Balinese society are voicing their opposition to a draft law being considered in Jakarta to outlaw alcoholic beverages.
A village leader from Kuta, Wayan Suarsa, said on December 7, 2015, that if national legislators try to push a national prohibition on alcohol he is concerned that public unrest in Bali would be the result.
Suarsa said: “I appreciate the House of Representatives’ (DPR) desire to control those negative aspects of public behavior linked to alcohol consumption, but at the same time it must be understood the diversity of beliefs that exist nationally.” The Bendesa Adat suggested that lawmakers must focus their efforts on the percentage of alcoholic content permissible.
“If alcohol is completely banned, this will have an extraordinary effect on Bali as a tourism destination,” he warned. Pointing to Bali as a positive example, Suarsa said it is now possible to travel the entire length of Kuta beach without encountering drunken behavior due to the control introduced by local law enforcement and community watch participants.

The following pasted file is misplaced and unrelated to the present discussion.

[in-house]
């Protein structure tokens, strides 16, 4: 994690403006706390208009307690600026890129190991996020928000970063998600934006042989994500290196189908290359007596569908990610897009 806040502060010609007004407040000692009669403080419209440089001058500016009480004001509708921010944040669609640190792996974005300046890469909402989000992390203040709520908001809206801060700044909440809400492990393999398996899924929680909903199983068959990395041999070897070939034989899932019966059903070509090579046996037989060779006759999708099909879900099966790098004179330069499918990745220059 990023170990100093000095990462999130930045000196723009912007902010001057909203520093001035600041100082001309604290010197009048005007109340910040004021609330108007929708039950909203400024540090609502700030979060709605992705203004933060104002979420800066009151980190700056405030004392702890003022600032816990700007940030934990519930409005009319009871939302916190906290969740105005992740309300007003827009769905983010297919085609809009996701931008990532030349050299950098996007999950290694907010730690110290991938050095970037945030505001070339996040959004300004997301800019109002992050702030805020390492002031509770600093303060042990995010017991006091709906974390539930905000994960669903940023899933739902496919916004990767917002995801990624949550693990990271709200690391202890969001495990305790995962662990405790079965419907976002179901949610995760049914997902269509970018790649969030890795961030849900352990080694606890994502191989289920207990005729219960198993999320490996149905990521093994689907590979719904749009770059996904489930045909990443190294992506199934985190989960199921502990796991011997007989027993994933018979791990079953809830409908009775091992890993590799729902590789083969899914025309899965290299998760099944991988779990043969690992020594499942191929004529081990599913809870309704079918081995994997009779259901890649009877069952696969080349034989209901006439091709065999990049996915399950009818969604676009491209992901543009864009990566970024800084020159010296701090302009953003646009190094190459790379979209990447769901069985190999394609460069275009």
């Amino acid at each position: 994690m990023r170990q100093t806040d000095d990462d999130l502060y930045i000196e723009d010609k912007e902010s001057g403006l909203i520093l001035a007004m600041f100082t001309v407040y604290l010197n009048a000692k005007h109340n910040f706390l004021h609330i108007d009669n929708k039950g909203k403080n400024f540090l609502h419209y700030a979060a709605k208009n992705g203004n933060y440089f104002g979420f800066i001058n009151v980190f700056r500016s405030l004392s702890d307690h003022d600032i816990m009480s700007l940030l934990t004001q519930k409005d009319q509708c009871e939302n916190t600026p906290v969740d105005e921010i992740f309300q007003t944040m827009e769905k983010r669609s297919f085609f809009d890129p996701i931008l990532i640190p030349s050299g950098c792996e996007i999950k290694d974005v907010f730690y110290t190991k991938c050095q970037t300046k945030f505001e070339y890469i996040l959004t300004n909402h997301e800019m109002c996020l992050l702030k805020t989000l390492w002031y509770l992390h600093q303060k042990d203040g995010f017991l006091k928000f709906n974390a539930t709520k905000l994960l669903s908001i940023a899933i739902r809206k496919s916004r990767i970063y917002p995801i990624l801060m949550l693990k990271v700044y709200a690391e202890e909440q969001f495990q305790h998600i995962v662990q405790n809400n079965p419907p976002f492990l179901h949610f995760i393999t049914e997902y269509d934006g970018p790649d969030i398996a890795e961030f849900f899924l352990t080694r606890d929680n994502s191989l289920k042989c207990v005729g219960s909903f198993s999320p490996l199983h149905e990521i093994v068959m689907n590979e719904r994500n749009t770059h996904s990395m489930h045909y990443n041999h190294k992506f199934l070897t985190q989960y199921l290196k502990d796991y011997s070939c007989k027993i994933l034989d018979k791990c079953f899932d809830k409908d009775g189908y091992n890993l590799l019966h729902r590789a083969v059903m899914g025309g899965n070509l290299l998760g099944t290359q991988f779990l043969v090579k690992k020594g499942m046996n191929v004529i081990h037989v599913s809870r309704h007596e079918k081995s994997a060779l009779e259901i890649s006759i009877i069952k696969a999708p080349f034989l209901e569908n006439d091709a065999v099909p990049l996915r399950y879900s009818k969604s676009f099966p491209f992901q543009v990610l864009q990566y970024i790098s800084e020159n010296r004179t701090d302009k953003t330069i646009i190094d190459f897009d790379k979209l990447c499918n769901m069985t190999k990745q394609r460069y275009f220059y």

“The main point is not to only see the negative aspects, but to acknowledge that alcohol can also ignite artistic inspiration,” said Suarsa.
Separately, the chairman of the Association of Alcoholic Beverage Distributors (ADMA), Frendy Karmana, said he hoped the legislators considering the proposed legislation will send a team to Bali to consider local cultural and community aspects of the proposed ban. “Don’t rush to create a law that will outlaw (alcoholic drink) everywhere. There are civil rights and the diversity of the natural culture that must be considered in any discussion of a new law that will make the law clear and certain for all concerned,” he said.
Meanwhile the leader of a working group from the DPR to examine the impact of any prohibition on alcoholic beverage, I Gusti Agung Rai Wirajaya, said that the discussion and consideration of any change in the law is still ongoing with a decision on the new law scheduled for June 2016.
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